Fall/Winter Beard Is Underway

We are several weeks into fall now and my fall/winter beard is now underway. I did this for the first time last year, growing it in the fall, and shaving it off just before my birthday in the spring. Living where I do, it is practical given that it helps to keep my face warm on those cold morning walks in the depths of winter. It’s at the stage where it is a little wild in places, and I have to trim here and there to keep it neat. Also, I find myself tugging at it now and then, especially on Teams and Zoom calls for some reason. Anyway, here it is, along with a new haircut I got on Sunday.

Fall/winter beard, October 2021. Plus new haircut.
Fall/winter beard, October 2021. Plus new haircut.

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The Pull of Science Fiction

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Lately, after several years away, I am once again feeling the pull of science fiction. I’ve found myself staring at the s.f. books on my shelves, picking one up and starting it, and then decided that it wasn’t what I was looking for and trying another one. I continued to read other things–I’m back on a baseball kick right now, and in the midst of Jane Leavy’s biography of Babe Ruth, Big Fella. But the pull of science fiction has been there in the background, like the subtle gravity well of some distant planet.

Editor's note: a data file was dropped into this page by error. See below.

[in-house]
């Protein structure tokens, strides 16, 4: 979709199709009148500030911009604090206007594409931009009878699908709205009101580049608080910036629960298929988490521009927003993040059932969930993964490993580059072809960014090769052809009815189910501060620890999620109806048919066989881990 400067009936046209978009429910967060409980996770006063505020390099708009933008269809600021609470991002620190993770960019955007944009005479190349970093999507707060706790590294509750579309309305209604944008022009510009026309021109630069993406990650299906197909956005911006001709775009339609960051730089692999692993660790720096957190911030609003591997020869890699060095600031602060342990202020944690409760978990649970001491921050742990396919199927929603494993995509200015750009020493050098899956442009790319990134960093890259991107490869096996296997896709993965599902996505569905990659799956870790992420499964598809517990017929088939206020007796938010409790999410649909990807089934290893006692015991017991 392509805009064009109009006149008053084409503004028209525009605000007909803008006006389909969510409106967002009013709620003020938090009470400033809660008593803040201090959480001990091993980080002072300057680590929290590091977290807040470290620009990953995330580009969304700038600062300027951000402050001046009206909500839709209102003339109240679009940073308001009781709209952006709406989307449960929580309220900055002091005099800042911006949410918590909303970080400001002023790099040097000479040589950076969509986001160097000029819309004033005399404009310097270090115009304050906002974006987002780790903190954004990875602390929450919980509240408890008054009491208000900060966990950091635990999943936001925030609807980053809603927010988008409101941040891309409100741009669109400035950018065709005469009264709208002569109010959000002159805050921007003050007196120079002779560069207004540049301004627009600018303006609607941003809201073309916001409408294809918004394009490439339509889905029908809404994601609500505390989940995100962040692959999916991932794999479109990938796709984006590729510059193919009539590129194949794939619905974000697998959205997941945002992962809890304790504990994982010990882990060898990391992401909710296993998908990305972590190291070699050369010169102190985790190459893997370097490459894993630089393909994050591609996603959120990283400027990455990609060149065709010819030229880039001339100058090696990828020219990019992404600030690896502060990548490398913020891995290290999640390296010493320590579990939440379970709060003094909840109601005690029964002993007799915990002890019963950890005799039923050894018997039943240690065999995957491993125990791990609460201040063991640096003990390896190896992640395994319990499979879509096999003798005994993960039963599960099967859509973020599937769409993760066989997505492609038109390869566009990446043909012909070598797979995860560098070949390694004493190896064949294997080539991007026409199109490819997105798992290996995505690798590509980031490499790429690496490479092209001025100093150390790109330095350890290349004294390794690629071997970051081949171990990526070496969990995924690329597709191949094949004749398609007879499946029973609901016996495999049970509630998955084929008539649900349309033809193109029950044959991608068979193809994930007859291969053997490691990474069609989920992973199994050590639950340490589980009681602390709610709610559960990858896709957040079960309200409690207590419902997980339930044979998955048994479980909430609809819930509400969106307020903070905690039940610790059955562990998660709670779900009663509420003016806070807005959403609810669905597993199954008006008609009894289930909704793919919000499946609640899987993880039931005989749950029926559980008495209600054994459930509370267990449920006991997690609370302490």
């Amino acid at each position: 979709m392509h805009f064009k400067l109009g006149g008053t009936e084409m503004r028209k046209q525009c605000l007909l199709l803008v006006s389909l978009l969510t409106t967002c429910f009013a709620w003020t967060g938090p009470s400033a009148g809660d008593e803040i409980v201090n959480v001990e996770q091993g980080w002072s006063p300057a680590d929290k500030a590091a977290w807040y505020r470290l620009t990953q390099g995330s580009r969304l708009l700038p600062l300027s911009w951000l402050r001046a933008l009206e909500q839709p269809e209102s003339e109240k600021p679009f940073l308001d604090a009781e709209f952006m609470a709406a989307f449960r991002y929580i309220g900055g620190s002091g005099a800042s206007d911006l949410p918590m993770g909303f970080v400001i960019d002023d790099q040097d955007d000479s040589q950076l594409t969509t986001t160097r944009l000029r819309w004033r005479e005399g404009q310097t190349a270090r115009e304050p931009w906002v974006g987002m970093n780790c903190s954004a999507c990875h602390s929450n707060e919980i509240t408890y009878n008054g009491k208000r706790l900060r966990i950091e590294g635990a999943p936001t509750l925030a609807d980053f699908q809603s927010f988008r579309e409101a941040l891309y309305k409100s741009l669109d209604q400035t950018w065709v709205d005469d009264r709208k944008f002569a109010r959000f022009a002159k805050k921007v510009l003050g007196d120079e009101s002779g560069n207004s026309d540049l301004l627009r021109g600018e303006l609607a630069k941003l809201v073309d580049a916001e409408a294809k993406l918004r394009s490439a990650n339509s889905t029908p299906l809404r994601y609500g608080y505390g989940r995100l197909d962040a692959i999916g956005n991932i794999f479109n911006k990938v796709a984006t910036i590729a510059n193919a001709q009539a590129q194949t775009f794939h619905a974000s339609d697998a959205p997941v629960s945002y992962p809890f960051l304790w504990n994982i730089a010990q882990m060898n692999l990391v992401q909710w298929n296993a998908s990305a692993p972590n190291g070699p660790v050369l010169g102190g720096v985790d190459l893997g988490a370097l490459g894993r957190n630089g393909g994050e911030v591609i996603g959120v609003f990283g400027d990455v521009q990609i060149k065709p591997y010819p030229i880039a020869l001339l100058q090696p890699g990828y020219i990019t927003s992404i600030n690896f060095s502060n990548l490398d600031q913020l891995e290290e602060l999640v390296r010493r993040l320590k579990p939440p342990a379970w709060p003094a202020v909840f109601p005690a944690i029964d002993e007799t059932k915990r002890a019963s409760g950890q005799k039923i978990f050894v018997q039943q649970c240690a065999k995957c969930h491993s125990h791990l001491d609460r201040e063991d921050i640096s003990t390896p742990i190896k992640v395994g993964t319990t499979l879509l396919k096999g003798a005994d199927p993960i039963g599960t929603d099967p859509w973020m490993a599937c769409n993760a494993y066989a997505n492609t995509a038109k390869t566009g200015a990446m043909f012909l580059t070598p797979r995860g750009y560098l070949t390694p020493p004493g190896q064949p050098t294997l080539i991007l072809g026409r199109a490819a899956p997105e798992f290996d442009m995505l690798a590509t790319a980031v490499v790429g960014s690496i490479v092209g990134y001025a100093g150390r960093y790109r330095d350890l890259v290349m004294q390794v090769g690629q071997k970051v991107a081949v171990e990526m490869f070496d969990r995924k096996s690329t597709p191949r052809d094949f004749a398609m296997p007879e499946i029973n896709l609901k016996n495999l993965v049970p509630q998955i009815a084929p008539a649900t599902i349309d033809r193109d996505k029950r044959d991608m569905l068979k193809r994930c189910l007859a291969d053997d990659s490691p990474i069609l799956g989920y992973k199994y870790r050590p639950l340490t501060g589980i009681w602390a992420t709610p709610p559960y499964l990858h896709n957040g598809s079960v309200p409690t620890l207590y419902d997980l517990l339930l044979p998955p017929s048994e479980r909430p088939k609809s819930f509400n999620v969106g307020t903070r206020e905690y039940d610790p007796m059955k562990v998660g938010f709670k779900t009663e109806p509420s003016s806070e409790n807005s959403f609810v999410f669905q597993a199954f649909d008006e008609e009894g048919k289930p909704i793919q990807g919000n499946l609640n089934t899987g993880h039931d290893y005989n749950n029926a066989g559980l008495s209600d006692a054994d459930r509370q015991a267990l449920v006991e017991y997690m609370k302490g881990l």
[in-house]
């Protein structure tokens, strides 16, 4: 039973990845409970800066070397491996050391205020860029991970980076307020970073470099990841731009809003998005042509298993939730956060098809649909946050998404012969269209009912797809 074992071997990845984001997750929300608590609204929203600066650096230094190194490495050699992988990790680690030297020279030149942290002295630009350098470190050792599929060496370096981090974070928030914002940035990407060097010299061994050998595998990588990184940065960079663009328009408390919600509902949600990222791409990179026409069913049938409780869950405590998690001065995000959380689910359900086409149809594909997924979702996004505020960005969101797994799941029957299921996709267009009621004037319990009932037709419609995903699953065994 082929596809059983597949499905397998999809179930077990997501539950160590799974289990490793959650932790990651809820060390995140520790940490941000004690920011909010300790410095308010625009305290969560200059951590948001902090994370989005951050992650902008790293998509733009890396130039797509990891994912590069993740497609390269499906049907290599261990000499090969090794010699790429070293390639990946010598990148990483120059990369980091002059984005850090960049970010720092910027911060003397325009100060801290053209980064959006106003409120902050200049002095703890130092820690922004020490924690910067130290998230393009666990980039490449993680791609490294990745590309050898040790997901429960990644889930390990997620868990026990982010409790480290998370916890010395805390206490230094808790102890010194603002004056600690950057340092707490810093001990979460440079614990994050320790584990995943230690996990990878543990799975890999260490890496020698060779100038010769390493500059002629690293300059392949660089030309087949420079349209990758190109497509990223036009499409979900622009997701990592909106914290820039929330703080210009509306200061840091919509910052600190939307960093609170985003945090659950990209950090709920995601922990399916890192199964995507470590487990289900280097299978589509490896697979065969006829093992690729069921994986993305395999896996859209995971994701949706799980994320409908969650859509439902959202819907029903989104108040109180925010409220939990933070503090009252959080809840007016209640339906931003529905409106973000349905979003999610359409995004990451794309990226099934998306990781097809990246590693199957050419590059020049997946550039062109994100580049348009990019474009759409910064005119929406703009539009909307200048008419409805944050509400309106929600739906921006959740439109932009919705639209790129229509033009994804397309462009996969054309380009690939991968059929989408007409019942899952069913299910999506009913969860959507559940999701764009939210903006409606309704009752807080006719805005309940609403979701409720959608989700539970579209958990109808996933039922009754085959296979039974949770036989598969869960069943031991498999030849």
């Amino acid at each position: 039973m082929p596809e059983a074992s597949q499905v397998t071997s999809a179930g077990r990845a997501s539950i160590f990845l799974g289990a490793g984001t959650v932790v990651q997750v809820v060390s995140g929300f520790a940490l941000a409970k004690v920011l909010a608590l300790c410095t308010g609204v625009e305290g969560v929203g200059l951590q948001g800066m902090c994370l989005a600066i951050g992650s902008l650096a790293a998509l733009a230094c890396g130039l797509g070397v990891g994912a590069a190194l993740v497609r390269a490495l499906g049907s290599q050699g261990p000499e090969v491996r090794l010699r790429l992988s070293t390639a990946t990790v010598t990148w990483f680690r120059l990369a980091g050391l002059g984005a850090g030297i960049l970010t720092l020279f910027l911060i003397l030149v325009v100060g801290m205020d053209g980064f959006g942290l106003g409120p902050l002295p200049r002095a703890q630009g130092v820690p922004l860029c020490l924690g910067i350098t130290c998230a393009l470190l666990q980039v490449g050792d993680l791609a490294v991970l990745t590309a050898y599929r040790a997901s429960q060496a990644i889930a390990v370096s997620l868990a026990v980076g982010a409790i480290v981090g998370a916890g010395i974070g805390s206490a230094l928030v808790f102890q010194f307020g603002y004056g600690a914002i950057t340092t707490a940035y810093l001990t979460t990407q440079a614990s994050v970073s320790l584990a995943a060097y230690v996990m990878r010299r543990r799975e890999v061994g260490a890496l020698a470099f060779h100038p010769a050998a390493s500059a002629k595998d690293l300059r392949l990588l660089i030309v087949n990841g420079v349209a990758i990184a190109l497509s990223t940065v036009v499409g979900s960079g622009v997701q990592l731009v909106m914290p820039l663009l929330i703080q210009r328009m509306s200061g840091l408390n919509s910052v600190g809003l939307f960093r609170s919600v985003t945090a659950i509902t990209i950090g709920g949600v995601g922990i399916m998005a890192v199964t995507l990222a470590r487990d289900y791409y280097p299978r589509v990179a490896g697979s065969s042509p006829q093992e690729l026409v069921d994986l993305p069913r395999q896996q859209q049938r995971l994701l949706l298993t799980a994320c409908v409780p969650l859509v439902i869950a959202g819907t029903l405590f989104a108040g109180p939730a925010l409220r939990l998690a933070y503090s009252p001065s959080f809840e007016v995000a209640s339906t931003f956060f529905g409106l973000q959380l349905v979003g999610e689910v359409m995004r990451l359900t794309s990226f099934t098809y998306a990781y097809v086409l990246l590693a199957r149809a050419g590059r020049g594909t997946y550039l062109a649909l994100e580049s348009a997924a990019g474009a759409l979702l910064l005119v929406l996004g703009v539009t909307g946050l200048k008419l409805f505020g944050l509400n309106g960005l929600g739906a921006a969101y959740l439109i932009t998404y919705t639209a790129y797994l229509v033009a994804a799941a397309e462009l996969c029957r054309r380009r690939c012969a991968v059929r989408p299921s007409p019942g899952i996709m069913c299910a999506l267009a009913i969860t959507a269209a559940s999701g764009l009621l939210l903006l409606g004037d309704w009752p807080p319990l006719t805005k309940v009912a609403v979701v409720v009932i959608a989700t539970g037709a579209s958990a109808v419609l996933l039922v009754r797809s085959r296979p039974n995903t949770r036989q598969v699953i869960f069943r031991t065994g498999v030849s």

When I started to write s.f., my experience with it was fairly limited. I’d read a lot of Piers Anthony, some Isaac Asimov, and Harlan Ellison, and not a whole lot else. The first s.f. magazine I read with any regularly was Science Fiction Age, not long after it debuted in the early 1990s. Back then, most magazines suggested reading the stories they contained to get a feel for what they published. I rarely did that (SF Age was the main exception). I was too impatient. Besides, I wanted to write my stories, not stories like the ones I read in the magazines.